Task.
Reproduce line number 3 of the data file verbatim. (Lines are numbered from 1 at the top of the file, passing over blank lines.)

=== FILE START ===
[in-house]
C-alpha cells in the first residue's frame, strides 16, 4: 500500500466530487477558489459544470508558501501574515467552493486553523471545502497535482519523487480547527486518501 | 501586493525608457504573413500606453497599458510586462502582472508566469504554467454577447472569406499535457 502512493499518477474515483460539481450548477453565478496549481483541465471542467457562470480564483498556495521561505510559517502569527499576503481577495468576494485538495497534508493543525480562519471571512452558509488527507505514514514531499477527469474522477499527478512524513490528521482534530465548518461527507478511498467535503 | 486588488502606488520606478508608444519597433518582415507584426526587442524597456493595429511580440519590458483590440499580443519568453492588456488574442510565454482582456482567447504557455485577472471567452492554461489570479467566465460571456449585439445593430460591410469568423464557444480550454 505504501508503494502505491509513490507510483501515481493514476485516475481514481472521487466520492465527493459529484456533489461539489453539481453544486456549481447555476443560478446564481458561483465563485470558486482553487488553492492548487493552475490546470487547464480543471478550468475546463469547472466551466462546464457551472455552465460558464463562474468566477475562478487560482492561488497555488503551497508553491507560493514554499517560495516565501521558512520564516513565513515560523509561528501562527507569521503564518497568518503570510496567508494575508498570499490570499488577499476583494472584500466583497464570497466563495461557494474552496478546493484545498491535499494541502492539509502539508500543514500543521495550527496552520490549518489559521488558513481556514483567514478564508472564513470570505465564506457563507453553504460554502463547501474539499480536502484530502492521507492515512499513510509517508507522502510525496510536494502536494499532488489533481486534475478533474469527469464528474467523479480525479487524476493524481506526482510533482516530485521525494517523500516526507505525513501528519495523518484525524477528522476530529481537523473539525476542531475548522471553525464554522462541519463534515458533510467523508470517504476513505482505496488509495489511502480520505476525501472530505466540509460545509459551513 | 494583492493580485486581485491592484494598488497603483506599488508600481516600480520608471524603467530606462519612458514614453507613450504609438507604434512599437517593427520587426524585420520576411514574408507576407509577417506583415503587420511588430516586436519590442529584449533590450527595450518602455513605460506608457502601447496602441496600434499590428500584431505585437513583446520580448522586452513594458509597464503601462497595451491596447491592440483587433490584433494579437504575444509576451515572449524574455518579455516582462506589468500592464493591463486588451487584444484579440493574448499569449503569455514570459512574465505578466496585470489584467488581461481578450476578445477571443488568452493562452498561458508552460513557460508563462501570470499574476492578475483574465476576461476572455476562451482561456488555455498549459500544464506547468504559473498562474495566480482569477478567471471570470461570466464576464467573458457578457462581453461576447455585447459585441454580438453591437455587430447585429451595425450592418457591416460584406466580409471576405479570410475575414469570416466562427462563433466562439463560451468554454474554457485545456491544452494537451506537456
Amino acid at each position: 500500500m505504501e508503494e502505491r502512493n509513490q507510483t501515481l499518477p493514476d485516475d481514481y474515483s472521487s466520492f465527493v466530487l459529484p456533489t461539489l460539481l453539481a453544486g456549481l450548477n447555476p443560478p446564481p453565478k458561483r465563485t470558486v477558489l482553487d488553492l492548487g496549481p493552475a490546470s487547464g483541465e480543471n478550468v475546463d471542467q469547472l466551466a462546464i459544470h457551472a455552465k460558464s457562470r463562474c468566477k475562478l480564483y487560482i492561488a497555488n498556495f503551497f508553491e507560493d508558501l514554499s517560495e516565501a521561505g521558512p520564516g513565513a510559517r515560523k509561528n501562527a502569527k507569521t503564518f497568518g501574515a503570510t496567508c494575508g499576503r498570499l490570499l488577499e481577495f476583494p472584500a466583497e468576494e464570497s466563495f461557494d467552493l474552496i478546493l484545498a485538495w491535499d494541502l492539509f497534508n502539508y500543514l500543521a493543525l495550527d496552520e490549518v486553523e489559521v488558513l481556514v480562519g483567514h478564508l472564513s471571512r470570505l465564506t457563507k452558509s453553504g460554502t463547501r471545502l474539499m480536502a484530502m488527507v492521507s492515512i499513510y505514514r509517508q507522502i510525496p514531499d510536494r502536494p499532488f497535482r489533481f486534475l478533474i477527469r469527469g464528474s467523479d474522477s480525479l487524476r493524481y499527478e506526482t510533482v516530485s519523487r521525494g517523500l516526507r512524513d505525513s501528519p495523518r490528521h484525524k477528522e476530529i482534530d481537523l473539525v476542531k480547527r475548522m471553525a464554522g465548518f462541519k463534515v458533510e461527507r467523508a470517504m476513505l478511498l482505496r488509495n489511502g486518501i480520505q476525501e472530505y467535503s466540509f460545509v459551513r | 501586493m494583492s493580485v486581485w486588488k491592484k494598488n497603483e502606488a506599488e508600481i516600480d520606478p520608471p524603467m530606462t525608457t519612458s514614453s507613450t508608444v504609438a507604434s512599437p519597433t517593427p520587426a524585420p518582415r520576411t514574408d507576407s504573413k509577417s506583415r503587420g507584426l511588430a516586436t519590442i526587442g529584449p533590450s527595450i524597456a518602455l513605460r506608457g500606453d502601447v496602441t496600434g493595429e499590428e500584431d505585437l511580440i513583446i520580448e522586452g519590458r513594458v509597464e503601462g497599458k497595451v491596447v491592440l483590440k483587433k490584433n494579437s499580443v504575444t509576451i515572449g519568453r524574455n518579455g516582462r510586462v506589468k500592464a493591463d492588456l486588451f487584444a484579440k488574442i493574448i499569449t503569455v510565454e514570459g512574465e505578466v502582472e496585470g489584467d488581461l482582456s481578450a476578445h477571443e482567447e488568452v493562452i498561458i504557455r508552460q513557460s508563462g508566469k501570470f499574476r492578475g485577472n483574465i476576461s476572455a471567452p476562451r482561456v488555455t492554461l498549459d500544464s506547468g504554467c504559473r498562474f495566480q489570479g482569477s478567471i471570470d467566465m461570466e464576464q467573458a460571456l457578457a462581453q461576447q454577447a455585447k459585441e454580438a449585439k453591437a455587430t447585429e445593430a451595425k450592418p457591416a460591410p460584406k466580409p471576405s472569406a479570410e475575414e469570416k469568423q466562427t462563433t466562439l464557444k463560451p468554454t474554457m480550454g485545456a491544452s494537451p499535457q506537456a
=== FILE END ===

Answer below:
Amino acid at each position: 500500500m505504501e508503494e502505491r502512493n509513490q507510483t501515481l499518477p493514476d485516475d481514481y474515483s472521487s466520492f465527493v466530487l459529484p456533489t461539489l460539481l453539481a453544486g456549481l450548477n447555476p443560478p446564481p453565478k458561483r465563485t470558486v477558489l482553487d488553492l492548487g496549481p493552475a490546470s487547464g483541465e480543471n478550468v475546463d471542467q469547472l466551466a462546464i459544470h457551472a455552465k460558464s457562470r463562474c468566477k475562478l480564483y487560482i492561488a497555488n498556495f503551497f508553491e507560493d508558501l514554499s517560495e516565501a521561505g521558512p520564516g513565513a510559517r515560523k509561528n501562527a502569527k507569521t503564518f497568518g501574515a503570510t496567508c494575508g499576503r498570499l490570499l488577499e481577495f476583494p472584500a466583497e468576494e464570497s466563495f461557494d467552493l474552496i478546493l484545498a485538495w491535499d494541502l492539509f497534508n502539508y500543514l500543521a493543525l495550527d496552520e490549518v486553523e489559521v488558513l481556514v480562519g483567514h478564508l472564513s471571512r470570505l465564506t457563507k452558509s453553504g460554502t463547501r471545502l474539499m480536502a484530502m488527507v492521507s492515512i499513510y505514514r509517508q507522502i510525496p514531499d510536494r502536494p499532488f497535482r489533481f486534475l478533474i477527469r469527469g464528474s467523479d474522477s480525479l487524476r493524481y499527478e506526482t510533482v516530485s519523487r521525494g517523500l516526507r512524513d505525513s501528519p495523518r490528521h484525524k477528522e476530529i482534530d481537523l473539525v476542531k480547527r475548522m471553525a464554522g465548518f462541519k463534515v458533510e461527507r467523508a470517504m476513505l478511498l482505496r488509495n489511502g486518501i480520505q476525501e472530505y467535503s466540509f460545509v459551513r | 501586493m494583492s493580485v486581485w486588488k491592484k494598488n497603483e502606488a506599488e508600481i516600480d520606478p520608471p524603467m530606462t525608457t519612458s514614453s507613450t508608444v504609438a507604434s512599437p519597433t517593427p520587426a524585420p518582415r520576411t514574408d507576407s504573413k509577417s506583415r503587420g507584426l511588430a516586436t519590442i526587442g529584449p533590450s527595450i524597456a518602455l513605460r506608457g500606453d502601447v496602441t496600434g493595429e499590428e500584431d505585437l511580440i513583446i520580448e522586452g519590458r513594458v509597464e503601462g497599458k497595451v491596447v491592440l483590440k483587433k490584433n494579437s499580443v504575444t509576451i515572449g519568453r524574455n518579455g516582462r510586462v506589468k500592464a493591463d492588456l486588451f487584444a484579440k488574442i493574448i499569449t503569455v510565454e514570459g512574465e505578466v502582472e496585470g489584467d488581461l482582456s481578450a476578445h477571443e482567447e488568452v493562452i498561458i504557455r508552460q513557460s508563462g508566469k501570470f499574476r492578475g485577472n483574465i476576461s476572455a471567452p476562451r482561456v488555455t492554461l498549459d500544464s506547468g504554467c504559473r498562474f495566480q489570479g482569477s478567471i471570470d467566465m461570466e464576464q467573458a460571456l457578457a462581453q461576447q454577447a455585447k459585441e454580438a449585439k453591437a455587430t447585429e445593430a451595425k450592418p457591416a460591410p460584406k466580409p471576405s472569406a479570410e475575414e469570416k469568423q466562427t462563433t466562439l464557444k463560451p468554454t474554457m480550454g485545456a491544452s494537451p499535457q506537456a